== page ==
For years, I’ve had a recurring dream where I attend some sort of social gathering, naked. I go into the event rationally thinking through the whole thing and convincing myself that it’s totally cool and normal. And it isn’t until I’m there that I realize being the only non-clothed person in a room is awkward and everyone is starting at your junk. Well, that dream became a reality in Japan. Before arriving in the country, everyone excitedly suggested I try a certain dish, visit a certain area of town, or get naked in a pool with a bunch of older Japanese women (aka: the famous Japanese baths). Essentially, everyone disrobes, hangs out in a really hot tub and doesn’t make the other people feel uncomfortable about it. As I’ve heard, the beauty is in the ritual — it’s a very traditional and important experience and no one cares that you aren’t wearing anything. In fact, the only way you would feel awkward would be in you WERE wearing something, because you would be the only one. This is what I’ve been told. Now this wouldn’t be my first choice of activity as I typically try to be clothed when not in an REM state. But after weeks of peer pressure and brainwashing, I was considering giving it a try.
I had almost gone the entire way through Japan without even heard the word “bath” until we arrived at our second to last hotel, in Wakayama (a seaside town south of Osaka). At check in, the front desk clerk pointed out certain important aspects of the hotel: the vending machines dispensing ramen, the vending machines dispensing ice cream, the regular pop and water vending machines, and then the Japanese baths. I was excited and anxious — This was a way for me to conquer my fear of being nude in front of big groups of people from foreign countries. Daniel took the plunge early on and came back with stories of relaxation and acceptance. Plus, I had heard all the tales of encouragement from friends (“you wont feel uncomfortable at all”, “everyone else will be naked”, “you will feel so free”, “the Japanese are very accepting people”) — Even my most modest friends had done it. I decided this was something I could do.
So after a long day of filming, I went back to my room and prepared myself. I removed the dirty clothing from the day and put on the long oversized and totally Japan-looking robe which fit around me at least twice. Around my waist, I wrapped the blue and white striped fabric the hotel had provided. I slipped my feet into the plastic and wooden clogs, and noisily headed downstairs to the lobby. Despite the draft, I felt confident as I strode past the same front desk receptionist, nodding in courageous acknowledgement of what we both knew was about to happen: I was going to get naked with a bunch of his countrymen (women), and we were both cool with it. I placed my hand on the door of the women’s bath, took a deep breath and reminded myself: “hey, this is totally normal…everyone’s gonna be naked, this is not a big deal. No one is going to stare at you“. And then I pressed it open to find 20 super hot teenage Japanese girls (fully clothed, doing each other’s hair and previously chatting loudly about something) abruptly stop talking and stare at me. Every single one of them. I was the only one in a robe, I was the only non Japanese, and I was obviously the only person who was planning to “drop trou”. It was like junior high gym class all over again (obviously, except for the naked part… that would be weird).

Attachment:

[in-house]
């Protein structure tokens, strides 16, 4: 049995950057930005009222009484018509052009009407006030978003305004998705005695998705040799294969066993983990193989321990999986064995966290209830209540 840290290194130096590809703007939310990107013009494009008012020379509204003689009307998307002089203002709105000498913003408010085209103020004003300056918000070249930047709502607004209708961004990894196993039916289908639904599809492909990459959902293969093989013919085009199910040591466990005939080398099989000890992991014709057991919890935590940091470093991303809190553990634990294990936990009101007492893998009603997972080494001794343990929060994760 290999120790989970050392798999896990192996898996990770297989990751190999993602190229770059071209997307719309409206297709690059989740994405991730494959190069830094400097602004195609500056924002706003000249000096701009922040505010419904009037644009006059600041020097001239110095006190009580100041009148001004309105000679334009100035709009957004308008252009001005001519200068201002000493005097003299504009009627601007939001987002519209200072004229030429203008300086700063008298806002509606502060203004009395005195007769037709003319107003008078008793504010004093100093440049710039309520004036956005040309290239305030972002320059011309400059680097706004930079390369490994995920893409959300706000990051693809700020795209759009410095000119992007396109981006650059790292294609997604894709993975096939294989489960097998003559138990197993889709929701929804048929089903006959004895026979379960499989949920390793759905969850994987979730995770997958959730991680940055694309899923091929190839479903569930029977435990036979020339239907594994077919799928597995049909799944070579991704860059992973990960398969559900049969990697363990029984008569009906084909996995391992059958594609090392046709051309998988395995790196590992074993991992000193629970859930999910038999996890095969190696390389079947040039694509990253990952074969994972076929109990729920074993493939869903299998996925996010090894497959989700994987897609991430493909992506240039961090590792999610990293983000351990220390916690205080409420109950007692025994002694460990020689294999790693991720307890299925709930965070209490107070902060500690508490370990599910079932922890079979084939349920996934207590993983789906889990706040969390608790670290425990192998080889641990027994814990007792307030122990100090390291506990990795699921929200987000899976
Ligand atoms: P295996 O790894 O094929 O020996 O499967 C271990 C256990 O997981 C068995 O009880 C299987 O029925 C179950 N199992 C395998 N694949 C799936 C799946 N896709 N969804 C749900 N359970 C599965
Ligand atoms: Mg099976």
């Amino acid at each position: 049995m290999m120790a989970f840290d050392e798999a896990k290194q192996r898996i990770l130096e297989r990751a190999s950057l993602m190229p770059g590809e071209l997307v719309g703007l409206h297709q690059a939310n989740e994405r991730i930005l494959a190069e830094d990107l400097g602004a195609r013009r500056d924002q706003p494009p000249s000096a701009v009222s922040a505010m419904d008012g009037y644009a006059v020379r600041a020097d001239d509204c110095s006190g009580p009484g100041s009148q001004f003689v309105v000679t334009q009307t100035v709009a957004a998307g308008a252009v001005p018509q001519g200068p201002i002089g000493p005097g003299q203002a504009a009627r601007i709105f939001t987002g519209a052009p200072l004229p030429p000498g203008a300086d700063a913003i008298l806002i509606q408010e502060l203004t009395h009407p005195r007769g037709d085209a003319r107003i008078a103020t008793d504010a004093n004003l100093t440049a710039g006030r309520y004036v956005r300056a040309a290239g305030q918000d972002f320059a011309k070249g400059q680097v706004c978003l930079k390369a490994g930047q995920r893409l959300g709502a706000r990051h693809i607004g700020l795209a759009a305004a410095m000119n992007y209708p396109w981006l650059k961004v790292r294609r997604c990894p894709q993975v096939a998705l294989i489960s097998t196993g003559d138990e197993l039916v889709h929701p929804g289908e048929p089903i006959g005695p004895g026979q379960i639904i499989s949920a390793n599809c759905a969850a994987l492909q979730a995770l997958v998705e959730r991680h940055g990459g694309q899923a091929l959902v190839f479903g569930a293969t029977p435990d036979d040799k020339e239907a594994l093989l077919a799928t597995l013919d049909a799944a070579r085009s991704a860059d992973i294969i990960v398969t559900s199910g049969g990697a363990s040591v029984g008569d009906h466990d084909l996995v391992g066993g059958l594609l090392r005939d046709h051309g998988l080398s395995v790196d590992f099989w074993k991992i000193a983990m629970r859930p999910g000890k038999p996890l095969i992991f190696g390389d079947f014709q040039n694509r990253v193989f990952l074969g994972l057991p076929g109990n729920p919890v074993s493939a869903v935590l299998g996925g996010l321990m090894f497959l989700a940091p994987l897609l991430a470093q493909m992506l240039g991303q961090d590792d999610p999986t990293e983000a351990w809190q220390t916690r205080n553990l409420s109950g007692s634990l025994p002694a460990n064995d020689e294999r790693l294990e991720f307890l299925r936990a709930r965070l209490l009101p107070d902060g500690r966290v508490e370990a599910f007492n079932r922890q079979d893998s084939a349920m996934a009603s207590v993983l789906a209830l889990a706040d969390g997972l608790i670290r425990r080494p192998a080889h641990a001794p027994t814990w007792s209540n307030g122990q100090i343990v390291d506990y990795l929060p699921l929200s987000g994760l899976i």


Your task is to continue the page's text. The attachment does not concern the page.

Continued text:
Panicking (and trying to fit in), I rambled through all the Japanese I knew (Im pretty sure I said “no meat please” and counted to four) and then I did what most people do in these situations: tried to pull at the door for a couple minutes before realizing you had to push. No one spoke, no one smiled. They just stared. Out of all the baths in the country, somehow I found the one inhabited by the clique of super bitchy, popular girls. My first public naked experience in Japan was already going horribly wrong.
Now when a normal person walks into the Japanese baths, I’m told they go through the locker room first (this is where I was standing). It is here that you’re supposed to disrobe and then proudly strut in all your glory through those glass doors into the actual baths (which is full of people who just finished their walk of non-shame). Trying to stay with the theme of “most embarrassing day of my life”, I slipped on the way through the door and stumbled into the baths. There, from my own personal nightmare, I was propelled into a zen palace — steam pulsated from the walls and beautiful tiled floors that housed 2-3 large tubs filled with water overflowing at the brim. Full length glass windows opened themselves up to reveal outdoor baths dotted with asian vines and grass at the base just peeking through from the outdoor gates. Im pretty sure someone released a flock of doves. I was completely alone and taken by the peace and calm of my surroundings. I dropped my robe and stepped in — quickly submerging myself in the hot water. I counted 5 minutes, which I thought was a good amount of time to say that I had successfully conquered the baths (while also not too much time that it would allow for all those girls to come in). Then I sat in the water for another minute panicking about how to make it back to my robe without anyone seeing me. Somehow I put my robe back on and walked back into the locker room. The girls (still sitting there), once again stopped talking and stared at me as I did my best not to run across the room to the waiting exit door. I stepped into the hallway feeling proud that I’d tackled such an awkward situation, but deflated that it had gone so sour. As I walked back to my room in that slightly damp oversized robe, I made a mental note to one day try those baths again.